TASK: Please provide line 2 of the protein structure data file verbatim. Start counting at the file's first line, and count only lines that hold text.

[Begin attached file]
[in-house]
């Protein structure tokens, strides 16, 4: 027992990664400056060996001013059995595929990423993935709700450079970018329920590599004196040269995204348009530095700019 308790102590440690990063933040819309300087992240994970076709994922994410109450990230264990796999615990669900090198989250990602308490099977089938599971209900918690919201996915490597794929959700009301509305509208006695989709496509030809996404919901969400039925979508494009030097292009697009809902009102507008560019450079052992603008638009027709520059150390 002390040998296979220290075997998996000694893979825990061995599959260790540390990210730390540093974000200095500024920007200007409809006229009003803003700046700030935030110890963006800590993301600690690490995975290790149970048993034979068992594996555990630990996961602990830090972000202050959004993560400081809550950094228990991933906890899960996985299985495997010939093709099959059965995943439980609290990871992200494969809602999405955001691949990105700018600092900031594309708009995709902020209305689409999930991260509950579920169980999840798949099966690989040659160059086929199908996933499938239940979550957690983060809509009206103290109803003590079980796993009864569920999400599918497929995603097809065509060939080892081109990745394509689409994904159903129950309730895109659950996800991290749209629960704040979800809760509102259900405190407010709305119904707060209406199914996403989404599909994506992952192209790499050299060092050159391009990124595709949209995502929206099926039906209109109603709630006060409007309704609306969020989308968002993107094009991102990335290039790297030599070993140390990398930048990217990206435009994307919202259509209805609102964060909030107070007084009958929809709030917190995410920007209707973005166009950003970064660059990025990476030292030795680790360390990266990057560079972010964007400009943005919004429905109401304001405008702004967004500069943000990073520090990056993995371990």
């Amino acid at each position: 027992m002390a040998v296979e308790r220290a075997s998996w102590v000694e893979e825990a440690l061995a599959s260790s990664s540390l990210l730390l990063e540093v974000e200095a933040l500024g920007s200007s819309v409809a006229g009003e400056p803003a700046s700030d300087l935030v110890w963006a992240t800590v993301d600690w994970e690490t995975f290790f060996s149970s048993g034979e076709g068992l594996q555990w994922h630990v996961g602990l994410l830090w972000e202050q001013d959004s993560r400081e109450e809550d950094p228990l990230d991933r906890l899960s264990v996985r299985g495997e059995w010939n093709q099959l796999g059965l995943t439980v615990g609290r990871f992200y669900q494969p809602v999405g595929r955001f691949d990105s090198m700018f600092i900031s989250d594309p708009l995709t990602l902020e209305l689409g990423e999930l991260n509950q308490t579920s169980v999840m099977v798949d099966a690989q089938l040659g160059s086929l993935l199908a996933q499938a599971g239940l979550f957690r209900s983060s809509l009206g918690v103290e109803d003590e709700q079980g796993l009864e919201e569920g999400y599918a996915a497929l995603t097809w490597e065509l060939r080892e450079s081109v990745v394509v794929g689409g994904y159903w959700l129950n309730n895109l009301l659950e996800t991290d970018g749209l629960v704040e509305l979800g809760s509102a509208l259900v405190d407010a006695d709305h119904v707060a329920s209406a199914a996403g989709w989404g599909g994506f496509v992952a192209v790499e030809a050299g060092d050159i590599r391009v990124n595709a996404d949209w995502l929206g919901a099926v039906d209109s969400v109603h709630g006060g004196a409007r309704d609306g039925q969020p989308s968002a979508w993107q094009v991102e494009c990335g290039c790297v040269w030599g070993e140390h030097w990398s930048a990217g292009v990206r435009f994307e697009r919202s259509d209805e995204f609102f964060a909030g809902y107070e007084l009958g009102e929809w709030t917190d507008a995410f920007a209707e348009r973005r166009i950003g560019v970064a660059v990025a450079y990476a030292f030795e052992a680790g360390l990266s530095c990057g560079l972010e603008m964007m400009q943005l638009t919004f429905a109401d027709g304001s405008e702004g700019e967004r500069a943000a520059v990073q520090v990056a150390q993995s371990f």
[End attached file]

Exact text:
């Protein structure tokens, strides 16, 4: 027992990664400056060996001013059995595929990423993935709700450079970018329920590599004196040269995204348009530095700019 308790102590440690990063933040819309300087992240994970076709994922994410109450990230264990796999615990669900090198989250990602308490099977089938599971209900918690919201996915490597794929959700009301509305509208006695989709496509030809996404919901969400039925979508494009030097292009697009809902009102507008560019450079052992603008638009027709520059150390 002390040998296979220290075997998996000694893979825990061995599959260790540390990210730390540093974000200095500024920007200007409809006229009003803003700046700030935030110890963006800590993301600690690490995975290790149970048993034979068992594996555990630990996961602990830090972000202050959004993560400081809550950094228990991933906890899960996985299985495997010939093709099959059965995943439980609290990871992200494969809602999405955001691949990105700018600092900031594309708009995709902020209305689409999930991260509950579920169980999840798949099966690989040659160059086929199908996933499938239940979550957690983060809509009206103290109803003590079980796993009864569920999400599918497929995603097809065509060939080892081109990745394509689409994904159903129950309730895109659950996800991290749209629960704040979800809760509102259900405190407010709305119904707060209406199914996403989404599909994506992952192209790499050299060092050159391009990124595709949209995502929206099926039906209109109603709630006060409007309704609306969020989308968002993107094009991102990335290039790297030599070993140390990398930048990217990206435009994307919202259509209805609102964060909030107070007084009958929809709030917190995410920007209707973005166009950003970064660059990025990476030292030795680790360390990266990057560079972010964007400009943005919004429905109401304001405008702004967004500069943000990073520090990056993995371990």